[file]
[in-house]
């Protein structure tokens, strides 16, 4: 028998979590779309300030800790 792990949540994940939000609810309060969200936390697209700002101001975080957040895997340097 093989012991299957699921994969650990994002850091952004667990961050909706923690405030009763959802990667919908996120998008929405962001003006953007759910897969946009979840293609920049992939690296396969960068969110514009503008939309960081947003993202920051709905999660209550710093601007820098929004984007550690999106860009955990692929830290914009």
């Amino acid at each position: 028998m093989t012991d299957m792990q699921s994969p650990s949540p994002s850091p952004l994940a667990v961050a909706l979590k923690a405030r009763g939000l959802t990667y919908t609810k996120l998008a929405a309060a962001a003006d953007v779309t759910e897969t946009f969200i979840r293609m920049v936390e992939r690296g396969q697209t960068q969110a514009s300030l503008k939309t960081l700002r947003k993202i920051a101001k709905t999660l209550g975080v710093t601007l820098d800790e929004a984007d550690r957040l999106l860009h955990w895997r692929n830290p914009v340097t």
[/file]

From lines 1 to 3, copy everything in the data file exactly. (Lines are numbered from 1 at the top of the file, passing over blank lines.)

[in-house]
């Protein structure tokens, strides 16, 4: 028998979590779309300030800790 792990949540994940939000609810309060969200936390697209700002101001975080957040895997340097 093989012991299957699921994969650990994002850091952004667990961050909706923690405030009763959802990667919908996120998008929405962001003006953007759910897969946009979840293609920049992939690296396969960068969110514009503008939309960081947003993202920051709905999660209550710093601007820098929004984007550690999106860009955990692929830290914009």
């Amino acid at each position: 028998m093989t012991d299957m792990q699921s994969p650990s949540p994002s850091p952004l994940a667990v961050a909706l979590k923690a405030r009763g939000l959802t990667y919908t609810k996120l998008a929405a309060a962001a003006d953007v779309t759910e897969t946009f969200i979840r293609m920049v936390e992939r690296g396969q697209t960068q969110a514009s300030l503008k939309t960081l700002r947003k993202i920051a101001k709905t999660l209550g975080v710093t601007l820098d800790e929004a984007d550690r957040l999106l860009h955990w895997r692929n830290p914009v340097t």